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Whenever climate change is mentioned in Australia or around the world, many make predictions about what might happen in 10, 20, 50 or 100 years time.
But a chilling new study has found that the effects of climate change are already being seen Down Under.
The Bureau of Meteorology and CSIRO have teamed up for their twice a year report titled State of the Climate and it's a grim read.
Australia's average temperature has increased 1.44 degrees Celsius compared to 1910, plus or minus 0.24C when you take in extreme heat days or heatwaves into account.
Karl Braganza, manager of the climate environmental prediction service at the Bureau, said: "What we are seeing now is a more tangible shift in the extremes, so we are starting to feel how that shift in the average is impacting on the extreme events.
"We don't necessarily feel the 1.44 degree increase in Australia's average temperature but we feel those heatwaves and we feel that fire weather."
Since the previous State of the Climate report, we've experienced the hottest year on record, 2019, and experts worry this will be pretty standard in time.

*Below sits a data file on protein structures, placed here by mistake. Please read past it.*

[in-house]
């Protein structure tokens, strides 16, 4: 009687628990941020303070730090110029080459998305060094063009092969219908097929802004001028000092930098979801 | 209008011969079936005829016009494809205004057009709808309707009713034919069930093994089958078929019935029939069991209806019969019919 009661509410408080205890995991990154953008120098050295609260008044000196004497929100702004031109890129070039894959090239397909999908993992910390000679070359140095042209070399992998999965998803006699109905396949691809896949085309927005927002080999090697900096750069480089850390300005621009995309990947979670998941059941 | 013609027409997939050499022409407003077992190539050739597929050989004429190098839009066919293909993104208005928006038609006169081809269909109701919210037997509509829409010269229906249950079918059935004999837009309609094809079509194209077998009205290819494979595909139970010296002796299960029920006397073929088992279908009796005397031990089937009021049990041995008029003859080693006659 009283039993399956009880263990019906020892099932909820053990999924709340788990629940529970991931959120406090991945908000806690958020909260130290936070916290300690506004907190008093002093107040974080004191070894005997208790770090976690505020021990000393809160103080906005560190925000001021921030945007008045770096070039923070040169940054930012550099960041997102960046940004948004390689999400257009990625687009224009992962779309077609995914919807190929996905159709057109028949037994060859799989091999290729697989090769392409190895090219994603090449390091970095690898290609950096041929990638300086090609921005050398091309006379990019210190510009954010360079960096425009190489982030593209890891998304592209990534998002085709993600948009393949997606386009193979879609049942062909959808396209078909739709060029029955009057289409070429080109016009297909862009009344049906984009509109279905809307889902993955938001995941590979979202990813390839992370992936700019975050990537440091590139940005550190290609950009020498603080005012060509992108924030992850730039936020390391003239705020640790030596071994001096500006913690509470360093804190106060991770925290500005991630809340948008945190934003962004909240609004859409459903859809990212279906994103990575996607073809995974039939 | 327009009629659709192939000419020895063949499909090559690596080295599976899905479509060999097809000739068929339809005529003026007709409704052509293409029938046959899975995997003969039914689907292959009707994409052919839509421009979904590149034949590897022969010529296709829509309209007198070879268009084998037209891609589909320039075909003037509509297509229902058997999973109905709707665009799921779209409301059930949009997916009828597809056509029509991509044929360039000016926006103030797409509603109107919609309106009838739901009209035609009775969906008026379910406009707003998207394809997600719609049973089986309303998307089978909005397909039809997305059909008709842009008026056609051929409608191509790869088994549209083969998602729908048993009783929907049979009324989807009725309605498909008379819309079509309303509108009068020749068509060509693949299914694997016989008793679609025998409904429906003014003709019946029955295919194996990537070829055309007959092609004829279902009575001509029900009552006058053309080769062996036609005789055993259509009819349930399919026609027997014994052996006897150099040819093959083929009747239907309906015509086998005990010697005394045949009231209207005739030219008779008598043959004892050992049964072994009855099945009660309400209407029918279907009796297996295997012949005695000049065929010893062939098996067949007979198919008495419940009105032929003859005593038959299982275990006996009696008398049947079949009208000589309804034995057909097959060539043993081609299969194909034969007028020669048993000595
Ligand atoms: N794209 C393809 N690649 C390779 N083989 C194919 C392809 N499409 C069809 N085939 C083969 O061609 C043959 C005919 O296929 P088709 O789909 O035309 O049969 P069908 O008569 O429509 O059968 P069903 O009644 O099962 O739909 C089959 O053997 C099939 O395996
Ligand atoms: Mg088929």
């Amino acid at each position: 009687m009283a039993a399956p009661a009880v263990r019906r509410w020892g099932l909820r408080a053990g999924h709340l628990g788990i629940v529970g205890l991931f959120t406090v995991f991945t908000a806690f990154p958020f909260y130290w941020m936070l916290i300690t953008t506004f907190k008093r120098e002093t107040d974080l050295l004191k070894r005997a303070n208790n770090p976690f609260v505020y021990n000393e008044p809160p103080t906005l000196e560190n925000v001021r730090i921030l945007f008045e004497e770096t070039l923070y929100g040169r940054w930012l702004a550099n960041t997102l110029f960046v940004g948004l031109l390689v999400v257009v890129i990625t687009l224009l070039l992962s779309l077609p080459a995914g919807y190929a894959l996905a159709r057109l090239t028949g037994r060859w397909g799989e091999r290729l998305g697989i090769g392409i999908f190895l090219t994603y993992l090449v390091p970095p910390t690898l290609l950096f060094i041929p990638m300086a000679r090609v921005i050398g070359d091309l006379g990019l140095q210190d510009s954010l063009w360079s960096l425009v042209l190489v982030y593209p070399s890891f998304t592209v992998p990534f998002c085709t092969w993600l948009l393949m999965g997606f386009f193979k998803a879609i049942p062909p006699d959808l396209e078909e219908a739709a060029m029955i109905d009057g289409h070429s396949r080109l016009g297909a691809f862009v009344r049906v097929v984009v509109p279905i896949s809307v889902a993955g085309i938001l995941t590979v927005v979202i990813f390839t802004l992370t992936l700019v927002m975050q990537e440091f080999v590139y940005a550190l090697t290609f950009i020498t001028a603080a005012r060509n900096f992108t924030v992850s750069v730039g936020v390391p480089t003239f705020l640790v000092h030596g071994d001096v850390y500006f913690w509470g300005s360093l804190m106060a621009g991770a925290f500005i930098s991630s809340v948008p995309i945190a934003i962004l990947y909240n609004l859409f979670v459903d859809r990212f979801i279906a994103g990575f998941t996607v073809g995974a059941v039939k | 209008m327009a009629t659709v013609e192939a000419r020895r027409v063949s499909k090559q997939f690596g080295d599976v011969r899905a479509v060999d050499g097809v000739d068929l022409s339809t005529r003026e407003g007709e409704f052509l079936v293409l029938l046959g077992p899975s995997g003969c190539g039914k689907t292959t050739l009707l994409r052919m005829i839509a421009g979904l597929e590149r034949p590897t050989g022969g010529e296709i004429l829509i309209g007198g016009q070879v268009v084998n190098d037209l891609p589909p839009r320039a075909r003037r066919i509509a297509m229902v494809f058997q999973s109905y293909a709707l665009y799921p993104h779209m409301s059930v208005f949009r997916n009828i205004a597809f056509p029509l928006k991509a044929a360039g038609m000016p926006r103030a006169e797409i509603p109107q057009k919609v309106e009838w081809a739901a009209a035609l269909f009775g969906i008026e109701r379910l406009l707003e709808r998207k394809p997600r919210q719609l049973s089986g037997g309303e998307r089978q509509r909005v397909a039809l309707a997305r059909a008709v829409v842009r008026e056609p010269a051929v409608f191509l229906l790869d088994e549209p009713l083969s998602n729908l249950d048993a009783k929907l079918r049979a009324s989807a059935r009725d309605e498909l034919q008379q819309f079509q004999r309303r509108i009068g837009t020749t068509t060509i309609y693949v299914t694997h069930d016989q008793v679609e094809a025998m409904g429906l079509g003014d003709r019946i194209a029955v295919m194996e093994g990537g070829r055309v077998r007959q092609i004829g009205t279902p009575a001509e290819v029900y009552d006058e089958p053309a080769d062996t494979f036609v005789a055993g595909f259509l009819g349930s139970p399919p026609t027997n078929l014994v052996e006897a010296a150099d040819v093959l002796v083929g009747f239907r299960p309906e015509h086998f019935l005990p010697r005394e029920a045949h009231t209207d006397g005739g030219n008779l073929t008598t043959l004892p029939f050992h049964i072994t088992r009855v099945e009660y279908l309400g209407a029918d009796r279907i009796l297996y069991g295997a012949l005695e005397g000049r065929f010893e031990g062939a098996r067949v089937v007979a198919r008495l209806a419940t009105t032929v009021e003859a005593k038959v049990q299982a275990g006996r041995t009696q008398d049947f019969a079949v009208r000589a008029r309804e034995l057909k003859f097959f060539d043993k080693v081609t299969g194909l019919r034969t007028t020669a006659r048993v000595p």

In 2019, we had 33 days that were above 39 degrees, compared to just 24 days between 1960 and 2018.
Dr Jaci Brown, research director at the CSIRO's climate science centre, said: "In fact, we think of this decade being hot, but this decade will be one of the coolest in the next hundred years."
The report looks at the climate data from the previous two years and makes projections about our future. What we can expect is more big weather events like devastating bushfires, flooding, severe cyclones and long-lasting droughts.
The coronavirus pandemic has helped reduce our emissions but it's not going to be enough.
Dr Jaci Brown added: "[It's like] you have been eating junk food for 10 years and you jump on the scales for one day... this is about a very long change. The big challenge for our children and grandchildren is how to flatten this curve."
Dr Brown added that what we have been seeing in the last few years in terms of climate will only get more normal.
She said: "They are the sort of events we should treat as becoming more and more likely as warming continues.
"The message is very clear here. The State of the Climate report shows warming, it shows conditions drying through parts of Australia, and the projections are for hotter and dryer conditions going forward."
The report predicts Australia will have an increased fire threat, inconsistent rainfall and a more acidic ocean.
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